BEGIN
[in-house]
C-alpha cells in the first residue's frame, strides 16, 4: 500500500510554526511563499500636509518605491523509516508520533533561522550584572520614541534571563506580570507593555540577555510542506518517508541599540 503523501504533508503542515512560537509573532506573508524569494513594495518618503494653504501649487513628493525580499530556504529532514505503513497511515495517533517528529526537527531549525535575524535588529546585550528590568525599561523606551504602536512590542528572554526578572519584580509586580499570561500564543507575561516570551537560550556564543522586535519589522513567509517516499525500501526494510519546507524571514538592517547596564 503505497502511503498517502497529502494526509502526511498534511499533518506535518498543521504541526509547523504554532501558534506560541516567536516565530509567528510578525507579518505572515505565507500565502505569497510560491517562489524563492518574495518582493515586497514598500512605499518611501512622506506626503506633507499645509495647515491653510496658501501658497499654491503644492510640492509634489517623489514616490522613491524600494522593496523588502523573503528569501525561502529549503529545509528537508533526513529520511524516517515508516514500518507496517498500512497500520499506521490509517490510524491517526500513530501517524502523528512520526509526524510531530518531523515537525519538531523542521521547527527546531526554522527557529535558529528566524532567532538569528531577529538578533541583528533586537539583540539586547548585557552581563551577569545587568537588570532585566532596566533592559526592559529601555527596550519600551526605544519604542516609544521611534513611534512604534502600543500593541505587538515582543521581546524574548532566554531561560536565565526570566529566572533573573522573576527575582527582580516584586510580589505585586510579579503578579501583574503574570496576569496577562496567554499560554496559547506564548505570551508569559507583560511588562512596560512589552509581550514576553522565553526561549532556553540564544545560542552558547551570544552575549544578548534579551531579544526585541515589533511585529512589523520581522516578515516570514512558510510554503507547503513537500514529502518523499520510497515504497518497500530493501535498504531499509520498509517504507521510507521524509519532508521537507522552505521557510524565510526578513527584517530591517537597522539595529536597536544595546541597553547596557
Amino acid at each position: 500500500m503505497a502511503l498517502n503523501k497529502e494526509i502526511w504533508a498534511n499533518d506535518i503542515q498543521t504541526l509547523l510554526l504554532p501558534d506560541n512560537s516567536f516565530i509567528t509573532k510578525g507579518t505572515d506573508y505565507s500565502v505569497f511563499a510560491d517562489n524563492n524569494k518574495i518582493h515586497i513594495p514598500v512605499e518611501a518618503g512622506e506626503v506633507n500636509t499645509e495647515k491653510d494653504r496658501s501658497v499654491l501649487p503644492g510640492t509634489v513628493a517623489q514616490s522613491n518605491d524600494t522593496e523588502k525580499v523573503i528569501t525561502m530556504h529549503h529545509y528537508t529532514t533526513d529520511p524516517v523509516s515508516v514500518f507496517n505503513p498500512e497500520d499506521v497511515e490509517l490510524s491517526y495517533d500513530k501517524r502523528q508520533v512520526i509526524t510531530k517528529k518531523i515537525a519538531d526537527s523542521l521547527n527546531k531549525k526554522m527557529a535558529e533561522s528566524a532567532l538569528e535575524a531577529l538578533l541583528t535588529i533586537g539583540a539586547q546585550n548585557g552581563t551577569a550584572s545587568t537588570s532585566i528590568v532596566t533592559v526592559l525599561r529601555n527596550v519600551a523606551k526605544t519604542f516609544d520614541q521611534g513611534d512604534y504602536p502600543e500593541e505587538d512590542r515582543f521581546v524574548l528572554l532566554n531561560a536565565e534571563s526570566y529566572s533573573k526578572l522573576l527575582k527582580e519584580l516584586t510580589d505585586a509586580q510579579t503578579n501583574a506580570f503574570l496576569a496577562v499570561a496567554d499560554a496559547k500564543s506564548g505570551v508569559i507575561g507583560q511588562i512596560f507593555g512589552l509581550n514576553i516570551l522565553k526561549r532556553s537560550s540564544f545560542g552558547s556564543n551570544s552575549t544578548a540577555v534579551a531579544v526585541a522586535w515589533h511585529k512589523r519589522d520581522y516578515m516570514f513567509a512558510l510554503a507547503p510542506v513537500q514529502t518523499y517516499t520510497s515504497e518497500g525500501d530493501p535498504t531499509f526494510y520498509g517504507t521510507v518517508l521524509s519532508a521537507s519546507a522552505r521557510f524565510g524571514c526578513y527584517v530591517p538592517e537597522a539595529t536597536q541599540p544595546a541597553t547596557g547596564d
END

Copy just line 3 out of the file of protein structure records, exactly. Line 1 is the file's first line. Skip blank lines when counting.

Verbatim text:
Amino acid at each position: 500500500m503505497a502511503l498517502n503523501k497529502e494526509i502526511w504533508a498534511n499533518d506535518i503542515q498543521t504541526l509547523l510554526l504554532p501558534d506560541n512560537s516567536f516565530i509567528t509573532k510578525g507579518t505572515d506573508y505565507s500565502v505569497f511563499a510560491d517562489n524563492n524569494k518574495i518582493h515586497i513594495p514598500v512605499e518611501a518618503g512622506e506626503v506633507n500636509t499645509e495647515k491653510d494653504r496658501s501658497v499654491l501649487p503644492g510640492t509634489v513628493a517623489q514616490s522613491n518605491d524600494t522593496e523588502k525580499v523573503i528569501t525561502m530556504h529549503h529545509y528537508t529532514t533526513d529520511p524516517v523509516s515508516v514500518f507496517n505503513p498500512e497500520d499506521v497511515e490509517l490510524s491517526y495517533d500513530k501517524r502523528q508520533v512520526i509526524t510531530k517528529k518531523i515537525a519538531d526537527s523542521l521547527n527546531k531549525k526554522m527557529a535558529e533561522s528566524a532567532l538569528e535575524a531577529l538578533l541583528t535588529i533586537g539583540a539586547q546585550n548585557g552581563t551577569a550584572s545587568t537588570s532585566i528590568v532596566t533592559v526592559l525599561r529601555n527596550v519600551a523606551k526605544t519604542f516609544d520614541q521611534g513611534d512604534y504602536p502600543e500593541e505587538d512590542r515582543f521581546v524574548l528572554l532566554n531561560a536565565e534571563s526570566y529566572s533573573k526578572l522573576l527575582k527582580e519584580l516584586t510580589d505585586a509586580q510579579t503578579n501583574a506580570f503574570l496576569a496577562v499570561a496567554d499560554a496559547k500564543s506564548g505570551v508569559i507575561g507583560q511588562i512596560f507593555g512589552l509581550n514576553i516570551l522565553k526561549r532556553s537560550s540564544f545560542g552558547s556564543n551570544s552575549t544578548a540577555v534579551a531579544v526585541a522586535w515589533h511585529k512589523r519589522d520581522y516578515m516570514f513567509a512558510l510554503a507547503p510542506v513537500q514529502t518523499y517516499t520510497s515504497e518497500g525500501d530493501p535498504t531499509f526494510y520498509g517504507t521510507v518517508l521524509s519532508a521537507s519546507a522552505r521557510f524565510g524571514c526578513y527584517v530591517p538592517e537597522a539595529t536597536q541599540p544595546a541597553t547596557g547596564d